“‘In the last quarter or two, we’ve seen that disappear,’ Hilts said about Houston’s red-hot price appreciation.”

From Fauquier Now in Virginia. “Imagine a Fauquier County with thousands of suburban homes that relatively few want to buy, businesses that can’t find workers and an aging citizenry resembling that of Florida. Demographics and development patterns pose significant challenges to Fauquier’s future, a pair of experts told an audience of 300 people in Warrenton. ‘It used to be we were optimistic,’ Matt Thornhill, president of The Boomer Project said to the audience. ‘Now we’re not so sure. The only thing we’re certain of is that things are gonna change.’”

“In Fauquier — as in much of the nation — that change includes a rapidly-aging citizenry. Baby diaper sales nationwide have fallen 8 percent, while adult diaper sales have increased 20 percent, Mr. Thornhill noted. By 2025, Fauquier’s senior citizens will outnumber school-age children for the first time in county history. The number of those older than 65 will increase 90 percent between 2010 and 2030. ‘We have an oversupply of large-lot, single-family housing and we have a shortage of almost everything else,’ said Ed McMahon, the senior fellow for sustainable development at the Urban Land Institute in Washington.”

The Press of Atlantic City in New Jersey. “The Villages at Farmington, Farmington Cove and Green Spring North and South all sound like the perfect places for families to build their dream homes. Small problem: The developments were never built. There are many developments in southern New Jersey that were planned but never built, said Rick Van Osten, a spokesman for the Builders League of South Jersey. ‘Honestly, I think a lot of these projects are never going to be built,’ Van Osten said. ‘The recession played a huge part in this. The recession started in 2006, but developers and builders really didn’t feel it until late 2007 and late 2008.’”

“The largest development planned, according to the list, is the more than 600-home Villages at Farmington, proposed by Pennsylvania-based Pulte Group. Pulte appeared before the Planning Board in January 2007 and was granted preliminary approval for the project, but never sought final approval, officials said. During the hearing, a township planner hailed the project as a turning point for the municipality. ‘If I had any doubts that our community has turned into a major city, I don’t have those doubts anymore,’ then-Chairman Robert Levy said during the hearing. The site is still vacant.”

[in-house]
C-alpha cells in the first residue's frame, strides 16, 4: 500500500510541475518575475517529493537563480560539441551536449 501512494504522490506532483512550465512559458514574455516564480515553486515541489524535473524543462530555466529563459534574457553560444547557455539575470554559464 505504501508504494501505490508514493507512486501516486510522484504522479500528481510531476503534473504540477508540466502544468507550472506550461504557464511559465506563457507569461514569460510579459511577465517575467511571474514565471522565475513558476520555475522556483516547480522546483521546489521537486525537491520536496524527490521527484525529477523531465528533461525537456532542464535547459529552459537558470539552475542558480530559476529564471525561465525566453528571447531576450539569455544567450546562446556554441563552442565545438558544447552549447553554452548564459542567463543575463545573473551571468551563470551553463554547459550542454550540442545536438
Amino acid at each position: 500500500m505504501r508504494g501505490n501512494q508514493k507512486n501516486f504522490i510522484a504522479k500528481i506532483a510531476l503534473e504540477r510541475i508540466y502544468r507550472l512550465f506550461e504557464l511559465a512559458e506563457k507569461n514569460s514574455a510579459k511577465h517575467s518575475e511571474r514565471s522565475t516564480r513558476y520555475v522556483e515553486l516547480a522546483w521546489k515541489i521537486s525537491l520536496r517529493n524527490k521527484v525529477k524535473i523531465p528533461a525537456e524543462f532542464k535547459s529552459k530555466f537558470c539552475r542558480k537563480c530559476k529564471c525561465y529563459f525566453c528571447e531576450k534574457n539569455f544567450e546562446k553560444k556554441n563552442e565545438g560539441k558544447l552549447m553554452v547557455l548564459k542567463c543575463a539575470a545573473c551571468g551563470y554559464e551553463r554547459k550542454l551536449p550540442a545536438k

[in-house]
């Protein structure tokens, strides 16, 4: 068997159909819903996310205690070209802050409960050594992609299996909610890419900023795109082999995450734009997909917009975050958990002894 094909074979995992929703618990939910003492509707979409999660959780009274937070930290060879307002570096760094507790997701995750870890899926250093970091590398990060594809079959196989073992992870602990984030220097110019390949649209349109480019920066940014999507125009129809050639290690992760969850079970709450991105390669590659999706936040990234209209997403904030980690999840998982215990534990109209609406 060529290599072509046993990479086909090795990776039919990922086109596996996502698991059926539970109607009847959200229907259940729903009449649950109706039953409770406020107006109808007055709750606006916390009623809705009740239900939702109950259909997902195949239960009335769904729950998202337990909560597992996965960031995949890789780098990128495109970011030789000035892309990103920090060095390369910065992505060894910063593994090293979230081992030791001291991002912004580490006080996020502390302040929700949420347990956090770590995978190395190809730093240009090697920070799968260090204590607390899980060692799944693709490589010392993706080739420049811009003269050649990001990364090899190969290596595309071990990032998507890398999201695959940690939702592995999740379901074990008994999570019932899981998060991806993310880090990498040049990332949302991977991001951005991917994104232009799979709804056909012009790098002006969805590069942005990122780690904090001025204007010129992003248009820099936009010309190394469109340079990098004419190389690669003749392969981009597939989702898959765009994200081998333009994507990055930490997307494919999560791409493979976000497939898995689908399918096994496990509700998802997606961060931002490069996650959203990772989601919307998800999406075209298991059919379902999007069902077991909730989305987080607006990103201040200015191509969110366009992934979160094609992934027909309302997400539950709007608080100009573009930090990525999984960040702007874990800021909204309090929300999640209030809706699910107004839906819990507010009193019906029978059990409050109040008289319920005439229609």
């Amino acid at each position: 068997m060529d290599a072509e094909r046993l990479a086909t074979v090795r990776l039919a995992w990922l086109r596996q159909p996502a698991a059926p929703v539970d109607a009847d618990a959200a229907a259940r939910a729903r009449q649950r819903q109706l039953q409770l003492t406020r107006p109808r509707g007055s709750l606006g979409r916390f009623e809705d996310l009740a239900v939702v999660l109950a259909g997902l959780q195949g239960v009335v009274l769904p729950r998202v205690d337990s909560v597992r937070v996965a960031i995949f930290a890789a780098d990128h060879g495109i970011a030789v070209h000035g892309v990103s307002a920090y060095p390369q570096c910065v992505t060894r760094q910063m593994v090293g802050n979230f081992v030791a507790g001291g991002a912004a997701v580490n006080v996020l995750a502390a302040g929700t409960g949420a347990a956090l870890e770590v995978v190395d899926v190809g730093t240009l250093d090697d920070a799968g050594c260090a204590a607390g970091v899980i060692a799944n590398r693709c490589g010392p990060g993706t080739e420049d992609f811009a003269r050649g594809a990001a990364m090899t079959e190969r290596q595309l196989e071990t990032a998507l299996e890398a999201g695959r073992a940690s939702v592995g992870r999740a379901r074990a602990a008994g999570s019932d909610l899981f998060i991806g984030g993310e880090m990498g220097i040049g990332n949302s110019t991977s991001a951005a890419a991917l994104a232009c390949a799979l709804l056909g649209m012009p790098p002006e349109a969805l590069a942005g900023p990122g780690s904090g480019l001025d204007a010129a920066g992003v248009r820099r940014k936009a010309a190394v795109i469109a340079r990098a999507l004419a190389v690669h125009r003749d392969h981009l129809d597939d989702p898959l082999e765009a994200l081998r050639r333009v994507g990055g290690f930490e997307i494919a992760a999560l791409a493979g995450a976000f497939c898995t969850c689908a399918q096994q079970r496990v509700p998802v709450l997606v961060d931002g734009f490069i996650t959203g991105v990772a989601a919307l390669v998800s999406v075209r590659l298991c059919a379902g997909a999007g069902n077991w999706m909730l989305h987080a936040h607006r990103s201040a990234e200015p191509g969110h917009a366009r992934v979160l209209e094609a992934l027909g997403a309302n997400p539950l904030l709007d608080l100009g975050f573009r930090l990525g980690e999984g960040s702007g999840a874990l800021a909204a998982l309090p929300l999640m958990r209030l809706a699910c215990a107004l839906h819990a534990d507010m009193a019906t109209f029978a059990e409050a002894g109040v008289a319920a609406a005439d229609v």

The Sun Sentinel in Florida. “It’s hard to stand out when it comes to crime in South Florida, but the attempted bowling ball bombing of a foreclosed home does the trick. There is little worse than losing your home to foreclosure. Tyler Butler, 21, of Loxahatchee didn’t want to part with his own; he wanted to blow his old home into tiny parts. First Butler tried to use a cigarette lighter to burn his home down. And then he got the bright idea to fill a bowling ball with gun powder and add a wick. By the time authorities responded to the fire, the found the ticking … or lit … bowling ball bomb.”

“Housing prices are up. And the foreclosure stock is shrinking. But Mr. Butler reminds us that a lot of people are still facing hard times. Hopefully, Mr. Butler bit the bullet for all of us. He made crime history with a bowling bomb plot that fizzled … just like the American dream continues to fizzle for so many people.”

Bits Bucket for June 25, 2015